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Old 01-23-2008, 11:29 AM
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Originally Posted by Earl Gillstrom View Post
How about a right angle drill instead of moving the engine over?
.
I'll be trying that when the tool arrives - centering the drill has been the problem. I can get my head in for a look, but sticking my head in an area and then swinging a hammer? Maybe it's genetic, but somehow this has never worked for me without injury.... and I didn't want to make a mistake in the Aves when I did the repair... It would have meant no head or engine
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Old 01-23-2008, 12:30 PM
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The drill guide issue can sometimes be addressed by putting the pump back on, and using a guide bushing with the hole the old pump housing. I haven't tried this. I have used pilot punches in similar situations though, to at least get the drill started in the right spot on the bolt. A set of those punches is not so expensive, but you do need some room to work. The radiator needs to come out for sure, but that's not a big deal when you have almost all of the connections loose already. The AC condenser needs to be moved forward if possible and protected, or removed completely.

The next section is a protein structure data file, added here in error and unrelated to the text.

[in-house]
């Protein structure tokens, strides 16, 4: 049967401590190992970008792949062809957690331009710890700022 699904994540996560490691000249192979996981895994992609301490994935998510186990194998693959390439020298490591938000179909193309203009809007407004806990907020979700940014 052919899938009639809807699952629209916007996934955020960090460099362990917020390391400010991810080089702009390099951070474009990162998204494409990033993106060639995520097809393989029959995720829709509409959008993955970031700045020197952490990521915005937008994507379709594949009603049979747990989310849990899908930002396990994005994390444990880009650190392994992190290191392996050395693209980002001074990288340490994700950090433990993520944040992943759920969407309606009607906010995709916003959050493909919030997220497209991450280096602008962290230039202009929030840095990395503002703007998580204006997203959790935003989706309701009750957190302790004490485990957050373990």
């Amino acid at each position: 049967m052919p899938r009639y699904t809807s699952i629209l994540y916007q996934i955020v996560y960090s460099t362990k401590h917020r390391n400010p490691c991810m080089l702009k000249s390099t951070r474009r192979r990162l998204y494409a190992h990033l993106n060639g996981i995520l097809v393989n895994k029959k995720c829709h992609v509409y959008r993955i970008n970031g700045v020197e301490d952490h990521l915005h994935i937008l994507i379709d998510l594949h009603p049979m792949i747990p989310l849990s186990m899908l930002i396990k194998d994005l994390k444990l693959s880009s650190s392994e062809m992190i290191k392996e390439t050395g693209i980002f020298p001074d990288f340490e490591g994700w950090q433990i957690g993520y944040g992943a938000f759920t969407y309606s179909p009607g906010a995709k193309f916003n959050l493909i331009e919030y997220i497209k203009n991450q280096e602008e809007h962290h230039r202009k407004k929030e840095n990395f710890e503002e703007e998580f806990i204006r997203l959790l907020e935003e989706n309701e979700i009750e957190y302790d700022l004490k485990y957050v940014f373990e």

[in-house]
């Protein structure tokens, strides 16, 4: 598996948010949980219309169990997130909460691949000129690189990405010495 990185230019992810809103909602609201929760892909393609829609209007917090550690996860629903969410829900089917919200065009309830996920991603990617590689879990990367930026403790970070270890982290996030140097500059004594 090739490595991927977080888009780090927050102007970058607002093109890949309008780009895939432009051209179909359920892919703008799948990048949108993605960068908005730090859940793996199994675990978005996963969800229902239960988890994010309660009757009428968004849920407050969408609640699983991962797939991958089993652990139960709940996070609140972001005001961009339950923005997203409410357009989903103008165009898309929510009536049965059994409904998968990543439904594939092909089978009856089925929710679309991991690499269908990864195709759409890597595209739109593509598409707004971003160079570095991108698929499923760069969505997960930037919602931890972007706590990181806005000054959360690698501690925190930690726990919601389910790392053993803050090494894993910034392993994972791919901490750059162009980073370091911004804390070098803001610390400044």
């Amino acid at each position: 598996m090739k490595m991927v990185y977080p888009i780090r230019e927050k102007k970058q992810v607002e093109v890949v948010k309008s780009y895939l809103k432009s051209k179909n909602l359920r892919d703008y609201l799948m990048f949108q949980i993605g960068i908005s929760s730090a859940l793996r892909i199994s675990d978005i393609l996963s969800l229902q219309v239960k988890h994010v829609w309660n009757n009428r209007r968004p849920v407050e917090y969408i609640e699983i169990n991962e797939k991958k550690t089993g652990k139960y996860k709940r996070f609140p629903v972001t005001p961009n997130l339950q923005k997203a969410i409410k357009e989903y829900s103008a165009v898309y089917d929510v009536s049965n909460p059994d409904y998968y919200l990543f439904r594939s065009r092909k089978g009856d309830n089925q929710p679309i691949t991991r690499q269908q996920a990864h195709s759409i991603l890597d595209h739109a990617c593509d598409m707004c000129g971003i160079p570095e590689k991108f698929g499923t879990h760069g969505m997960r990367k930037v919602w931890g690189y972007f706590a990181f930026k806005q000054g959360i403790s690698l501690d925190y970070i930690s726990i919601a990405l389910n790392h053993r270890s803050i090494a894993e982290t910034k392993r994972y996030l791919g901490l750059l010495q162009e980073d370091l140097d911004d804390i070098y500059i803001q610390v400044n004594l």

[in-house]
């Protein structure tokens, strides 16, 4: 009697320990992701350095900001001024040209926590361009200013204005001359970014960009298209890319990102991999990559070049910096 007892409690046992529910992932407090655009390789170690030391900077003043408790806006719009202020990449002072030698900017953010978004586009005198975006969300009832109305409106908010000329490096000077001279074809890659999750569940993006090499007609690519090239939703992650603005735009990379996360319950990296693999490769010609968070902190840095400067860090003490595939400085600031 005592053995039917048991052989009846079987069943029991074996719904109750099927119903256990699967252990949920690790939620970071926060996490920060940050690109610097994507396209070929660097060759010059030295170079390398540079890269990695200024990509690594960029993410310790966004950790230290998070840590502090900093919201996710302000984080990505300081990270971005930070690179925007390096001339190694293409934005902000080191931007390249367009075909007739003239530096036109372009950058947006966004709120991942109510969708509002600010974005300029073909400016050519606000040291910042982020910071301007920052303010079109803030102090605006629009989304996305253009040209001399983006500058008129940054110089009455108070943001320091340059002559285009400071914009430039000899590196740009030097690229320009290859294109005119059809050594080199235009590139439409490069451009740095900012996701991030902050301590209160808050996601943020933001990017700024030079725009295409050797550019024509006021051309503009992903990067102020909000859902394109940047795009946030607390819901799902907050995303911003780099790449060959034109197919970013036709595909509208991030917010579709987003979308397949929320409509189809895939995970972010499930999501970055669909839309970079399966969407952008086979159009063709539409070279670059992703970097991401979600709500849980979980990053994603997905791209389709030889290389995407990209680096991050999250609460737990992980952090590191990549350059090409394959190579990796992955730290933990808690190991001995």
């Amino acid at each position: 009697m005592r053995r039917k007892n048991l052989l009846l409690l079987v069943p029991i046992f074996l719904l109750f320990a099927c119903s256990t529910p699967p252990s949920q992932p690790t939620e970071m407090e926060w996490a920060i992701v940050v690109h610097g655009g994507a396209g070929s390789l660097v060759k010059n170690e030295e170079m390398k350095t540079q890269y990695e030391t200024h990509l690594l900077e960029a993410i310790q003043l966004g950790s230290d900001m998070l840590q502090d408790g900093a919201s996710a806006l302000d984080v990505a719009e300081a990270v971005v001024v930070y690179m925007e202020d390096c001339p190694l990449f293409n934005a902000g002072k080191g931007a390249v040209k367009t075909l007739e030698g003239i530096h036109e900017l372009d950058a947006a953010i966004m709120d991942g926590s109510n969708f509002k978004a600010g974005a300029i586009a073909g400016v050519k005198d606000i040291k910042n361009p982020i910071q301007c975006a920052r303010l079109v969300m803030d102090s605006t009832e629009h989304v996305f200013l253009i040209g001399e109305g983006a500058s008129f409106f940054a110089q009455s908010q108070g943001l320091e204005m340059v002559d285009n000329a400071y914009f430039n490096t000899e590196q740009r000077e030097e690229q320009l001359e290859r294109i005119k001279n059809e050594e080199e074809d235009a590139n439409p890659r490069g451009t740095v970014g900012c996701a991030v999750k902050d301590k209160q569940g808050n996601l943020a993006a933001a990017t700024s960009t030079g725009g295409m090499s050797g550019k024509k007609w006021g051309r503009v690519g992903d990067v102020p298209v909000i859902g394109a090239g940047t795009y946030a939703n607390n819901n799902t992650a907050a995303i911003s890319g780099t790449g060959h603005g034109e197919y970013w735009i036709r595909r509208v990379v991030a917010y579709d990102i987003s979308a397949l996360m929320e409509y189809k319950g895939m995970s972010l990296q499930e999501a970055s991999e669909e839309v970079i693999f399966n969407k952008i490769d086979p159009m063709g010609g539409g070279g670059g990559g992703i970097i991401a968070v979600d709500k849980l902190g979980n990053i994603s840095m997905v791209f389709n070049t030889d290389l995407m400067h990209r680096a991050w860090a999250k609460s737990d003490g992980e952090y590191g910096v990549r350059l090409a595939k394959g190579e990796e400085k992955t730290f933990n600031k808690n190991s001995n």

My last "big boat" project had a little Yanmar diesel tucked into a tiny well. Might as well have been in a 15' runabout as far as access. Still tight, standing on your head, to do almost anything to it. I was smart enough to put a hatch on the deck above it so it could be removed easily. The good news is that the little diesel was bulletproof, and would motor our 60' sailboat easily at 8+ knots. The boat was pretty slippery...
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Old 01-23-2008, 01:47 PM
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great if some threads are sticking out. But then I would turn a nut on and mig weld it to the bolt. 9 times out of ten it would turn out after flash heating the bolt.
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Old 01-23-2008, 02:56 PM
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Originally Posted by Firemed View Post
I'll be trying that when the tool arrives - centering the drill has been the problem. I can get my head in for a look, but sticking my head in an area and then swinging a hammer? Maybe it's genetic, but somehow this has never worked for me without injury.... and I didn't want to make a mistake in the Aves when I did the repair... It would have meant no head or engine
I sheared a bolt off below the surface during my TBWP (one next to the oil pump that holds on the rear cover).

I had the same problem centering a punch - it kept slipping off the knurl in the middle.

In the end a local 928er recommended I make a guide by chopping the top off another bolt (leave some shank to stick into the hole to keep t located), and drilling through the center of it on the bench. I used the head of the bolt that sheared - trimmed it slightly so that it fit properly into the hole without touching the stuck shank.

dr bob's also right about removing the radiator - makes a lot more space in there.. but cut some ply to cover the AC condenser, so it doesn't get damaged by bashing it with tools.

Here's the pieces including the guide..



Here's the guide held in place with some vise grips..